UK & Europe
Energy & Natural Resources
Following the commitments of the 2016 Paris Agreement, London pledged to be zero-carbon by 2050. In January of this year, the Mayor of London, Sadiq Khan, publically vowed to make London carbon-neutral by 2030 if re-elected to office, going well beyond the UK’s national target. The Climate Change Act 2008 committed the UK to an 80% reduction in carbon emissions relative to the levels in 1990, to be achieved by 2050. In June 2019, secondary legislation was passed that extended that target to “at least 100%”. The Net Zero commitment was reiterated with the UK Government's announcement of its Ten Point Plan for a Green Industrial Revolution on 18 November 2020. London is a key part of the UK's Net Zero initiative.
London's path towards zero carbon relies on a range of different approaches.
A key way to support decarbonisation of both electricity and gas grids in London is by increasing the proportion of renewable and local decentralised energy by introducing more local power and heating sources.
Local energy, also known as decentralised energy, is any heat or electricity that is generated and supplied in London. This includes solar panels, wind turbines and local heating networks supplied by plants which are close to where energy is used.
Generating energy locally increases efficiency and the Mayor has set a target to supply 15 per cent of London’s energy from renewable, local sources by 2030. At the moment, most of London’s electricity comes from the national electricity grid and most of London’s heat and hot water needs are supplied by the national gas grid with boilers in each building. Power in this grid is generated in large powers stations outside of London. The heat produced via electricity generation in power stations tends to be wasted entering the atmosphere and directly contributing to global warming.
In June 2017, the Decentralised Energy Enabling Project (DEEP) was established to provide public sector intervention and support larger-scale decentralised energy projects in London that the market failed to develop and realise. It expires in June 2021 and will be replaced by the Local Energy Accelerator (LEA).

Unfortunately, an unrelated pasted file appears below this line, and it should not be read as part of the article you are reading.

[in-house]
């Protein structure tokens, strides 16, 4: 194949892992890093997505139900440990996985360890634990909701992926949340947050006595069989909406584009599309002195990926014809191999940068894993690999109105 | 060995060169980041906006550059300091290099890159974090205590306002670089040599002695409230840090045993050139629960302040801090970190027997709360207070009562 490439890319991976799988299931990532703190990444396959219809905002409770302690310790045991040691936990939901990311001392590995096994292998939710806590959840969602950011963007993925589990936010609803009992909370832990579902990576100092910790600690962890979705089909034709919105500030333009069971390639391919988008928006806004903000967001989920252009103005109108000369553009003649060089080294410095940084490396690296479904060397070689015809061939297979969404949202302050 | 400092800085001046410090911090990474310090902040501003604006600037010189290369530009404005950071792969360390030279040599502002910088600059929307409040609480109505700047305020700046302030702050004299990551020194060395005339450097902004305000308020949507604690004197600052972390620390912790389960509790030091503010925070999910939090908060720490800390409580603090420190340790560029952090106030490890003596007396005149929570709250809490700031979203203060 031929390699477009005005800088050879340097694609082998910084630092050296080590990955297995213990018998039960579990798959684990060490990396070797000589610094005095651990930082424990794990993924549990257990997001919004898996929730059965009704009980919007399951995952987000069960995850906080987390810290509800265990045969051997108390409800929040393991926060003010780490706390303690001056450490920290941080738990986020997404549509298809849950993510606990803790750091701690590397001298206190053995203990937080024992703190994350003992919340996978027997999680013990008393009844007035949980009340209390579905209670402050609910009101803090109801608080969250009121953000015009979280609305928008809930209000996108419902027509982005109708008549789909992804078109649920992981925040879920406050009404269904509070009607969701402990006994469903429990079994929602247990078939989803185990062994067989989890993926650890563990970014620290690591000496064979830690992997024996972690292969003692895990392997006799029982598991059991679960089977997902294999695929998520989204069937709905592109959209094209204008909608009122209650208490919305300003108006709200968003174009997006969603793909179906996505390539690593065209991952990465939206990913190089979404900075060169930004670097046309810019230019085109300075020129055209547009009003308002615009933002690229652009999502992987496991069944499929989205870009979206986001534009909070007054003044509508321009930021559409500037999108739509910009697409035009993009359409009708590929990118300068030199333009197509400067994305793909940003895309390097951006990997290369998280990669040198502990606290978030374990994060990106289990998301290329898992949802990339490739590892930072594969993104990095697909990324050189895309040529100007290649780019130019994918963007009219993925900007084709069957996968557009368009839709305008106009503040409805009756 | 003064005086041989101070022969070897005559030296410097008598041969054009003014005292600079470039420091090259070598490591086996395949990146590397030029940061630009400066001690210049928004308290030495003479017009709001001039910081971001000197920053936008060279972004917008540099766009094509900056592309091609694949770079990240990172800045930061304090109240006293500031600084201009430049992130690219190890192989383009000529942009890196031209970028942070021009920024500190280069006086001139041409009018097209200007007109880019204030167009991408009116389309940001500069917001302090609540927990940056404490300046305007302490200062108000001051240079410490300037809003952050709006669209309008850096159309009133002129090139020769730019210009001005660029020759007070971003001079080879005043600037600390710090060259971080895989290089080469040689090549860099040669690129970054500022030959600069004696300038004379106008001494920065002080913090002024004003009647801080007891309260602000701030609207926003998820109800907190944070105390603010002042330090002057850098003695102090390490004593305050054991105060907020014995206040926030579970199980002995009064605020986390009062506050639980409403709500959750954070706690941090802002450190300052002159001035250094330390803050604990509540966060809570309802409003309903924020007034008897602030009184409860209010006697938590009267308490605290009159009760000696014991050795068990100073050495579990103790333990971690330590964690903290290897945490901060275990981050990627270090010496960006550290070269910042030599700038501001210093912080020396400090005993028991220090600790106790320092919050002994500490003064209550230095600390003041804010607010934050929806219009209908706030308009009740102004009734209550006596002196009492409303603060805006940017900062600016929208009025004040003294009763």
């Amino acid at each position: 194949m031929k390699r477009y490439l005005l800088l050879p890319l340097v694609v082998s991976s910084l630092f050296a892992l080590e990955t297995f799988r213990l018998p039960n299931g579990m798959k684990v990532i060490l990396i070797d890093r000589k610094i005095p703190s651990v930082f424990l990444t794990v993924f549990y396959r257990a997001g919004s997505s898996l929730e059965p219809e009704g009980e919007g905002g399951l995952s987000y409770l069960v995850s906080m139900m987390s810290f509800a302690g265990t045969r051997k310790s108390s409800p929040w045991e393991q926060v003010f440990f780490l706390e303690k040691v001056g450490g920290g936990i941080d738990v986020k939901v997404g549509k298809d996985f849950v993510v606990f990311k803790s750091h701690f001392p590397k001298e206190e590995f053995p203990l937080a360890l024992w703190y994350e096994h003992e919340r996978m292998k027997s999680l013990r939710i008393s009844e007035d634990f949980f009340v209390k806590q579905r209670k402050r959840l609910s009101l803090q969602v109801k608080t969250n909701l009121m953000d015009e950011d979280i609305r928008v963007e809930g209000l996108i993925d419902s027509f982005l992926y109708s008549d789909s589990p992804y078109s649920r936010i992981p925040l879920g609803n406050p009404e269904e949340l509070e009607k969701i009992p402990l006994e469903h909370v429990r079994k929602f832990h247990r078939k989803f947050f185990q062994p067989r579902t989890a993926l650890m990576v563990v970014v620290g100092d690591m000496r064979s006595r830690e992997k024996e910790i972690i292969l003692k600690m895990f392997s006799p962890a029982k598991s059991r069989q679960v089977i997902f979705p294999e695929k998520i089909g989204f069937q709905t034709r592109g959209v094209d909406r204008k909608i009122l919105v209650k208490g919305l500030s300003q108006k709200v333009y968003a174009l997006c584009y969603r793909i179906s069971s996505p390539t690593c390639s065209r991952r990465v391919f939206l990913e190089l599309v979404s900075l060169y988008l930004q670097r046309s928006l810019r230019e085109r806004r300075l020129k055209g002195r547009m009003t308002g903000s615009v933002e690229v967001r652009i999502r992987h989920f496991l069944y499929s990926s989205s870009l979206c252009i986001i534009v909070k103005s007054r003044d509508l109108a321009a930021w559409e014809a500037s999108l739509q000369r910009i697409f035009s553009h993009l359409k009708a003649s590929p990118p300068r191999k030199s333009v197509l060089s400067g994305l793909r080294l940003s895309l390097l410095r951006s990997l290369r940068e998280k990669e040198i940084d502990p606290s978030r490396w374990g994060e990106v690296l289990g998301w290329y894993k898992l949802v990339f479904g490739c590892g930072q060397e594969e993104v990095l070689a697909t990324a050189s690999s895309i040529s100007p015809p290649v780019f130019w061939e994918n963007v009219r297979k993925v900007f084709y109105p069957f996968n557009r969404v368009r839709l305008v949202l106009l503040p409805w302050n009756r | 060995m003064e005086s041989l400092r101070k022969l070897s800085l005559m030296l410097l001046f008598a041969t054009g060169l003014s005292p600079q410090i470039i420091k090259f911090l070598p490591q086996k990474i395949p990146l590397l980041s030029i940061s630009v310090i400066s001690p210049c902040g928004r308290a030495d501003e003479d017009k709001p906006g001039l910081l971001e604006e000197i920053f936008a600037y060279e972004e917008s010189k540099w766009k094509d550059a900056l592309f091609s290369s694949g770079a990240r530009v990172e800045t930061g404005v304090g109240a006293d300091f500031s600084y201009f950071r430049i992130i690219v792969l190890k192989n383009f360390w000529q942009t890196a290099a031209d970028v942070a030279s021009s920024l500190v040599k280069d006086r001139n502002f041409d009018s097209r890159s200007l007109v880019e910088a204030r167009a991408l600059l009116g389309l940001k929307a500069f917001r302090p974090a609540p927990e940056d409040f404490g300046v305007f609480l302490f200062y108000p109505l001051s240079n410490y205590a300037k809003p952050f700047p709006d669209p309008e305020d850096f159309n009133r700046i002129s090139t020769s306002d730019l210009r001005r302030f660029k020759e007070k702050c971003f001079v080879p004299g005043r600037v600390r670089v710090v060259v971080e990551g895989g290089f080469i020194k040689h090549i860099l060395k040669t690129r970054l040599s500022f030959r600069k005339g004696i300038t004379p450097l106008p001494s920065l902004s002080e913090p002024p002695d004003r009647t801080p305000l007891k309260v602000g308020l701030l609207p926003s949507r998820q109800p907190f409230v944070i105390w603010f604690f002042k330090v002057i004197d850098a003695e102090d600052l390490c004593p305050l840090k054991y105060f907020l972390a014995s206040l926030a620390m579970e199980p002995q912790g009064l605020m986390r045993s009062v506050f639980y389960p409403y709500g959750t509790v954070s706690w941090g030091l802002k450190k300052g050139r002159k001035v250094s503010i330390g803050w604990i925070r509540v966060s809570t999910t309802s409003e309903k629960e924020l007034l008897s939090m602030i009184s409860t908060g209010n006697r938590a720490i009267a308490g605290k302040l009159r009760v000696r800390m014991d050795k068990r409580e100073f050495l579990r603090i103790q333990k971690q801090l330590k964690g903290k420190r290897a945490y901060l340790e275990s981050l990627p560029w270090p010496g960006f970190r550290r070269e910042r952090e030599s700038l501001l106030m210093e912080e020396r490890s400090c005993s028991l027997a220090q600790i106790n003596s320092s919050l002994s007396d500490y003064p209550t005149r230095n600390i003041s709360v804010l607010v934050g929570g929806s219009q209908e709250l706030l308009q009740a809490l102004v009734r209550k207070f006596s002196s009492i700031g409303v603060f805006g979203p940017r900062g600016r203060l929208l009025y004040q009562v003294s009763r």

The LEA is one of a series of ‘accelerators’ designed to speed up the pace of cutting carbon and decarbonise energy supply by creating smaller and nimbler decentralised sources of energy in a bid to achieve net zero carbon by 2030. The objective is to develop clean and smart, integrated energy systems utilising local and renewable energy resources.
The LEA will provide grant funding to assist public and private organisations with the design and implementation of clean local energy schemes. This funding will help to de-risk projects and improve their viability by providing technical, commercial, legal and strategic expertise from service providers. Clean energy schemes supported by the LEA will incorporate the use of local, clean and flexible renewable energy sources that will include the development of smart grid and micro grid networks.
Micro-grids have been described as “the holy grail” of renewable energy networks. Micro-grids provide a self-sufficient energy system that serve a discrete geographic area. For example, at its smallest scale, an apartment block might be fitted with solar panels which power the flats within. The Vauxhall Energy project at Vauxhall Gardens estate provides an example of this, where a solar installation financed by a community share offer powers the local community. Any excess energy is then sold back to the network. Local initiatives like this, that literally put power in the hands of the community, whilst reducing its carbon footprint, show how micro grids can transform the UK’s energy sector.
Community projects and the LEA initiative have the same objective - to decentralise energy in London and provide Londoners with a range of clean, local renewable energy sources. These are just some of the initiatives that London will need to embrace in the coming decade to achieve net-zero.
The LEA initiative is a flagship scheme which if successful will not only help drive down carbon emissions and contribute towards Net Zero, but will also help empower local communities by enabling them to take ownership of their own low-carbon energy and heating resources.